Important: The Seattle airport is over 4 hours drive away. Whitman College will not provide shuttle services to Seattle.
We will do our best to help accompanying family members arrange transportation from the airport to campus, but we encourage family members to arrange transportation for themselves in advance. Family members are also responsible for arranging their own housing. As a note to international families: we keep our students very busy during orientation. Your visit will be much more enjoyable during academic breaks or holidays.
If you have questions about traveling to Walla Walla or your orientation experience, contact Greg Lecki at firstname.lastname@example.org or 509-527-5005.
These resources are here for you to use. Some international students are missing out by not taking full advantage of these opportunities.
Academic Resource Center
At the Academic Resource Center, we value the lifelong process of education and the drive to learn. Our mission is to support this process for all Whitman students by providing them with the tools to take charge of their individual academic experiences. We connect with students to help them determine and access the resources and support that will enhance their ability to succeed.
ARC provides one-on-one meetings with a tutor for a variety of subjects by request. We also host drop in hours for select subjects. The tutors' goals are to help students to improve understanding of course material and to prepare for exams. ARC also offers academic coaching to help students build skills in areas such as time management and test taking. Feel free to stop by the Academic Resource Center in Olin 334 or visit our website for more information including the drop in schedule and the tutor request form.
Center for Writing and Speaking (COWS)
COWS is a resource for all members of the Whitman community. We support a culture of peer feedback on writing and speaking at all levels and in all genres. We offer one-on-one meetings with trained peers, workshops, and open writing hours for both students and faculty.
English Language Fellows (ELF)
The Language Learning Center has teamed with the Written and Oral Communication Initiative to create a group of Writing Fellows who will work individually on writing and reading skills with students for whom English is a second (or third!) language. If you are finding it challenging to adjust in any of your classes and you feel that the challenge is related to speaking English as a second language, contact Devon Wootten (email@example.com) or stop by the Language Learning Center (Olin Hall 334) to learn more about the ELF program.
Student Academic Advisors (SA's)
The Language Learning Center (LLC)
The Language Learning Center (LLC) is the hub for foreign language learning support on campus. It hosts Language Assistants from various countries and is the home of the English Language Fellow (ELF) program.
- Don't wait until the last minute! Apply for visa as early as possible - F-1 visas may be issued up to 120 days before the program start date on the Form I-20. There is no limit on how early a J-1 visa may be issued.
- Allow several weeks for getting an appointment and a visa. Visit this website with general information on the visa process. Go to the website of your nearest U.S. embassy or consulate to apply. Alternatively, you can start the process from com website that has been authorized by the U.S. government to help you with the process. You must complete several forms before your interview, and the embassy may want to verify the information you give them.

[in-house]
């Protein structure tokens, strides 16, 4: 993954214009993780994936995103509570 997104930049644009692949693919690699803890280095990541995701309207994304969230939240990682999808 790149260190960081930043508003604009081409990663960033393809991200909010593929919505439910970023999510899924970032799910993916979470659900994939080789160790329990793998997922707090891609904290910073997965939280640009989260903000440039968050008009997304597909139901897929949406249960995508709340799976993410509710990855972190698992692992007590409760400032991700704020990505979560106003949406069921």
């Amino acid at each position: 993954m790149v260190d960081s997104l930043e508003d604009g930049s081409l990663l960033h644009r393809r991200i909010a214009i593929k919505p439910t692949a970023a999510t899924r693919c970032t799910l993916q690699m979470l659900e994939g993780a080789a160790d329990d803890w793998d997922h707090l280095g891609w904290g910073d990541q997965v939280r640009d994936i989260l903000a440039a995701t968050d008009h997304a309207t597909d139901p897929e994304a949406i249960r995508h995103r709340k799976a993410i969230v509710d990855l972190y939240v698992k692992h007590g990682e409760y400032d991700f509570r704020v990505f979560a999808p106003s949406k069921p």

- Use the Form I-20 or DS-2019 from Whitman College if you plan to attend here. Students who apply to several schools may get a Form I-20 from each school. To attend Whitman, you must use the Whitman-issued Form I-20 or DS-2019.
- Be well organized and well prepared.
It is nearly certain that your F1 visa application will be approved. There is nothing for you to try to hide during your visa interview. Whitman College is well recognized and its reputation is excellent. Therefore, you do not need to stress about your interview much.
Do not spend much time “practicing” your interview. It is not an exam to which you need to prepare. Sometimes students attempt to memorize dozens of answers to potential questions. This strategy is risky because:
- You will sound “fake,” like a robot or an audio recorder
- If an unexpected question comes up you may panic and freeze
Approach your visa interview like a dialog with your new teacher or a neighbor. Be respectful and polite but smile as well. Be confident. Dress well but not overly formal. Your responses should be to the point - brief and concise. Remember, these people interview over 100 visa applicants per day. They are tired, bored and under much stress.
Learn something fun about Walla Walla as you may find a situation where you can bring this up during an interview and show your confidence and awareness. Example:
Q: What is exactly your destination in the US?
A: Walla Walla Washington. They tell me it is famous for its onions.
Preparing for the Visa Interview
- Dress neatly.
- Be prepared to talk about your educational goals: what you're interested in studying, why the degree that you're pursuing is important to your future career in your home country, your graduate school plans, if any.
- Be prepared to explain where and how you learned English.
DO NOT SAY that you want to study in the U.S. because your friends are there, or because you like American culture, or some other reason that the official might see as unimportant. You need to have strong reasons to go, and equally strong (or even stronger!) reasons to return home.
Remember: the consular official is required to assume that each visa applicant is secretly planning to remain in the U.S. If the official thinks you may stay in the U.S. permanently, they will reject your application. If you are asked and can show convincing reasons for your return home after studying, your application is more likely to be successful. F-1 and J-1 visas are for people who will enter the U.S. temporarily for the purposes of study or participation in an exchange program.
VERY IMPORTANT! Answer only the questions asked, briefly and to the point. Always be truthful in your statements to U.S. consular officials. If they find that you have misrepresented yourself or your documents, you may be barred from entering the U.S. in the future.
Important note: When signing the Form I-20/DS-2019, make sure that you read the instructions that are attached to the form - this is a legally binding contract to which you are agreeing when you sign the Form I-20/DS-2019.
If Your Visa Application is Denied
If you are denied a visa, please contact Associate Director of the Intercultural Center Greg Lecki, 509-527-5005, firstname.lastname@example.org.